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Parking Lot Series: Philadelphia’s Reyburn Plaza

Today’s image, taken in the early-1950s from City Hall in Philadelphia, is a view of Reyburn Plaza while it was serving as a temporary parking lot. The roadway in the foreground is Filbert Street, and visible at the rear of the plaza is a music shell.

The vast majority of the automobiles parked in the plaza other than a couple of Packards and a few other high-end cars are fairly average everyday vehicles. Perhaps the most interesting car in the scene is a sleek two-tone Lincoln Zephyr coupe on the street.

Share with us what you find of interest in this image courtesy of PhillyHistory.

19 responses to “Parking Lot Series: Philadelphia’s Reyburn Plaza

  1. Among the newer vehicles I see are ‘52 Ford’s (the back end of a Customline or possible Crestline in the lower left just above the hood of the truck; a black Customline on the curve in the parking lot; another dark one (a Mainline) some distance to the left directly by the opening into the lot; and, a white top over dark in the third row between what I believe is a ‘49 Pontiac on the left and a ‘51 DeSoto on the right. A ‘52 Packard in the front row, third car to the right of the opening. A ‘52 Chieftain Custom Catalina along the bottom.

    The newest would be the ‘53 Ford in front two over to the left of the Mainline seen at the opening and a ‘53 white over black (could be a convertible) in the approximate middle of the second to last row. A two-tone ‘53 Plymouth (possible Cranbrook) in row 2, sixth to the right of the opening. Another ‘53 Cranbrook in the same row eight to the left of the opening. It may also be a ‘53 (if not a ‘52) Henry J in the front row, second car from the left beside the two-tone ‘52 Buick last on the left.

  2. Jammed into what should be an aisle on the right, a dark over white ’50 Buick Super Tourback sedan extended-wheelbase Model 52 . This side of it a light ’47 Studebaker Champion 2-dr sedan and a dark ’48 version behind it (’47 = tall hood emblem, ’48 = wide one), To the left of the latter, a ’47 or ’48 Buick Super or Roadmaster Sedanet while to the right forward by the sidewalk, with a tree blocking the driver’s door, a ’41 Packard Clipper or a ’42 Clipper Special (the only models with a non-wraparound grille in the Clipper line)..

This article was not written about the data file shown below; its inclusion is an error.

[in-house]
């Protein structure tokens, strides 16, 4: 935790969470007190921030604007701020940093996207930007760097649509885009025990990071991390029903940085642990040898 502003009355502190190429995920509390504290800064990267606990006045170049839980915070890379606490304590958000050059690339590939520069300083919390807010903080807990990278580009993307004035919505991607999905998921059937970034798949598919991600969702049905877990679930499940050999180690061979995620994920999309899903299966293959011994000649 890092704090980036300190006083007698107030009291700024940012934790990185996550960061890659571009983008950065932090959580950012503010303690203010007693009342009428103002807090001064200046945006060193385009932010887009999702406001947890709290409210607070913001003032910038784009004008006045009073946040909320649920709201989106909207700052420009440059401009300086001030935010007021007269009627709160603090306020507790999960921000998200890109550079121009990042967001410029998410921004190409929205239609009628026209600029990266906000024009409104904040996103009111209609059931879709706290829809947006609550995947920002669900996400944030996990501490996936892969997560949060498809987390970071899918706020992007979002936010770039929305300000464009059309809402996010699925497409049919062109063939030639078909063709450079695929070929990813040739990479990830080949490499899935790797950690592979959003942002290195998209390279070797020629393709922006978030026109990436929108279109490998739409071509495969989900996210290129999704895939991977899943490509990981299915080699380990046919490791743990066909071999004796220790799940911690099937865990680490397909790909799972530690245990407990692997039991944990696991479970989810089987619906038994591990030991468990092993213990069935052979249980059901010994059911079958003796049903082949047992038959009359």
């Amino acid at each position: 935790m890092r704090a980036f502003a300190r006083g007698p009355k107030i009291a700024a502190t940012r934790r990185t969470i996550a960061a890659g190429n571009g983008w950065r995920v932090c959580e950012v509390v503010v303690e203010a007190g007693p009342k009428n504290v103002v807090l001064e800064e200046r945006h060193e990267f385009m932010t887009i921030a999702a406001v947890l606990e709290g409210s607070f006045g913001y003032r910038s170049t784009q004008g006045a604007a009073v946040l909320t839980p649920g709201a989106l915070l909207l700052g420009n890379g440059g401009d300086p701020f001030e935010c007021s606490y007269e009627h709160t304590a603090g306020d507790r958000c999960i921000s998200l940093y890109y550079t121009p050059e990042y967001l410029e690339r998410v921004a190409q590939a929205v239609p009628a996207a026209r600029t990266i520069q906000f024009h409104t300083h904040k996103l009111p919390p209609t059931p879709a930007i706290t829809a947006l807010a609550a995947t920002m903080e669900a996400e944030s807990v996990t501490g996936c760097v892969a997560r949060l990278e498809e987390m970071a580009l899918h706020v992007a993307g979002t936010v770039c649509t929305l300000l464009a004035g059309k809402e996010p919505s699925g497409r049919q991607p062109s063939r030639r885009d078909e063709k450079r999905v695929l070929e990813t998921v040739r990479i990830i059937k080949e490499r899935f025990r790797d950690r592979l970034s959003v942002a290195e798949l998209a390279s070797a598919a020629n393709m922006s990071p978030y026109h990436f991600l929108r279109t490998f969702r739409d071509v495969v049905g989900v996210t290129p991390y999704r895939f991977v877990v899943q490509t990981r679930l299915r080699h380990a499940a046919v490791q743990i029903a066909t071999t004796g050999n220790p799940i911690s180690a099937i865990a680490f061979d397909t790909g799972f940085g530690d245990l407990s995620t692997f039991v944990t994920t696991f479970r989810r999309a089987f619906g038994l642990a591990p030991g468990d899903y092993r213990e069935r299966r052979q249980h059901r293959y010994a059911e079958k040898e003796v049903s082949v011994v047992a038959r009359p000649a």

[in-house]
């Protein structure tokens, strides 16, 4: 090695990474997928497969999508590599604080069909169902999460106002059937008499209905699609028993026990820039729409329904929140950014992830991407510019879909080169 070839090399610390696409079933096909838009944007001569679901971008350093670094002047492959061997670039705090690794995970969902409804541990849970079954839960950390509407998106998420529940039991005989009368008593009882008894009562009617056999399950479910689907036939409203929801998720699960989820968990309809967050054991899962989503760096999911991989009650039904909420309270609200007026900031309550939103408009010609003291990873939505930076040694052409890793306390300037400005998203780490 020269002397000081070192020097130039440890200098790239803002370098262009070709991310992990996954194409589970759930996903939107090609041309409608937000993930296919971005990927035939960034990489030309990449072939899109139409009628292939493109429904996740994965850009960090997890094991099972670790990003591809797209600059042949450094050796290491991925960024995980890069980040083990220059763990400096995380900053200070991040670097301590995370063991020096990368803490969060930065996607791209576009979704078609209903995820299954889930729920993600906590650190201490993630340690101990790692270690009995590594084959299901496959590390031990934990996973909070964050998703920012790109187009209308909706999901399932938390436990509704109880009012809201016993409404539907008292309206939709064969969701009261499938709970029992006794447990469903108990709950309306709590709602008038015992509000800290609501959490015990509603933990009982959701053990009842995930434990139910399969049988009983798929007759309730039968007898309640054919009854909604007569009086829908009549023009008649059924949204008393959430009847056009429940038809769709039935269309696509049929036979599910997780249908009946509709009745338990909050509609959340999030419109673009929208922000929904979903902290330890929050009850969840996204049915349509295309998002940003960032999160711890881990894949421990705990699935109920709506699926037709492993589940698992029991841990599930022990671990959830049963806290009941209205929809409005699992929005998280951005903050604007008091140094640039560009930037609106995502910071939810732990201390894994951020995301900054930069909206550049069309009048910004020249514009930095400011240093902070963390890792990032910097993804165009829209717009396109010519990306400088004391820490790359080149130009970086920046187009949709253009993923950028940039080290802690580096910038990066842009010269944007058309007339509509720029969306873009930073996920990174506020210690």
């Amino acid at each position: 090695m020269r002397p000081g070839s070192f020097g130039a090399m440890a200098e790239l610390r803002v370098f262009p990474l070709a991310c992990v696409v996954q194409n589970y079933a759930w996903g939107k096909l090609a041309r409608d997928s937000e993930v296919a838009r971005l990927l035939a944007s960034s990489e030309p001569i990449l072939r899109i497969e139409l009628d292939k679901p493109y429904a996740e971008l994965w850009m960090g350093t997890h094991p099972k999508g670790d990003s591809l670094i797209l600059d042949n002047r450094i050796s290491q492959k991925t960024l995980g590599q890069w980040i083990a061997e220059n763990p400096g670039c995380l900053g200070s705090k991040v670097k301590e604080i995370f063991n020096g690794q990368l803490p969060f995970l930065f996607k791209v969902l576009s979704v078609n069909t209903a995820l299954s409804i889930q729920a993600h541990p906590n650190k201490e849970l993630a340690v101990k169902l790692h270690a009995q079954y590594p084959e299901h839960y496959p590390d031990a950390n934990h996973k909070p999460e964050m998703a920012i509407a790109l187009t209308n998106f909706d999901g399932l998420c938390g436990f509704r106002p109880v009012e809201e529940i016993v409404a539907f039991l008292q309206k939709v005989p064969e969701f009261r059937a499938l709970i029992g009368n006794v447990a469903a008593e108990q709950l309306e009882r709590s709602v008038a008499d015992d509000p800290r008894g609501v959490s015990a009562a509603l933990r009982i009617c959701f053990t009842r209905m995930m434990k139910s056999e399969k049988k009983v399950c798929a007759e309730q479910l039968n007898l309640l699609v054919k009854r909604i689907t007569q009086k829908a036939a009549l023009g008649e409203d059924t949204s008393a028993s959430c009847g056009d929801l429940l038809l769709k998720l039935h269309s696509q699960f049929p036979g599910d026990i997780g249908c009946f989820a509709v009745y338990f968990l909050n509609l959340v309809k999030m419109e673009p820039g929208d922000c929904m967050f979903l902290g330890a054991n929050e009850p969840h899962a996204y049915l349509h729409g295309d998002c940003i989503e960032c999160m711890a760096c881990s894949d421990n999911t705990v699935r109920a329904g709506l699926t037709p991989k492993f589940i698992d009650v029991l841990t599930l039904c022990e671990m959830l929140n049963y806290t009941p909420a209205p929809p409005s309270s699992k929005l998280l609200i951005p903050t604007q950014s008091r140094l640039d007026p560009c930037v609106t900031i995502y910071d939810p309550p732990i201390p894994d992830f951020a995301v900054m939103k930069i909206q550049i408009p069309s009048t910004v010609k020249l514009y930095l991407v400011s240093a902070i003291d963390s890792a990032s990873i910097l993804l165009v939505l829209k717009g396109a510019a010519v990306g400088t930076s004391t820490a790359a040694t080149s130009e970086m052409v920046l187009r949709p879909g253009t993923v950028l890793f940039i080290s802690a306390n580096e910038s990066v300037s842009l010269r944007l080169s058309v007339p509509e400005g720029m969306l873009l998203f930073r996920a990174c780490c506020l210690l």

Entering the area from the street on the right, another ’47 or ’48 Buick and a ’51 Mercury…but ahead is the prize of the day, a spectacular Lincoln Zephyr Coupe, most likely a ’38 with its split rear window, curved upper, inboard edge of the split grille vs a ’39 and no fender-mounted parking lights vs a ’40 or ’41, though it appears to have black-accented ’40 or later sealed beam headlights installed

    Farther to the left but to the right of the entry, between a ’50 Dodge Wayfarer 2-door sedan and a 47 or ’48 Mercury Sedan Coupe appears to be a ’52 Packard Patrician 400. Behind it is a likely ’51 Kaiser with its recessed bar in the grille vs a ’52 or ’53 with a more prominent bar connecting the bumper guards
    On the far left front row beside the wall, a ’51 or ’52 Buick Special Riviera ahead of a ’53 Plymouth Belvedere or Cranbrook hardtop and beside a light ’51 or ’52 Henry J.

    In the street, to the right of the ’50-52 Plymouth taxi appears to be a ’40 Buick Super Sport Coupe (side chrome at same level as door handle vs a Special or Century), a ’50 Packard Super Eight Touring Sedan and a two-tone ’52 Pontiac DeLuxe or Super DeLuxe Catalina…notably with its windows down.

    In the 5th row back, 4th car from the left a dark over light ’52 Chrysler Windsor Sedan. Two cars to the left a ’49 or ’50 Nash Ambassador beside a ’52 Packard 200 Sedan. Of some stature in the 2nd row from the back, 4th car to the left, appears to be a ’41 Cadillac Sedan of indeterminate Series, while in the row behind 2nd car from the right next to a ’51 Ford, likely a Victoria, could be a ’46 Cadillac Sedan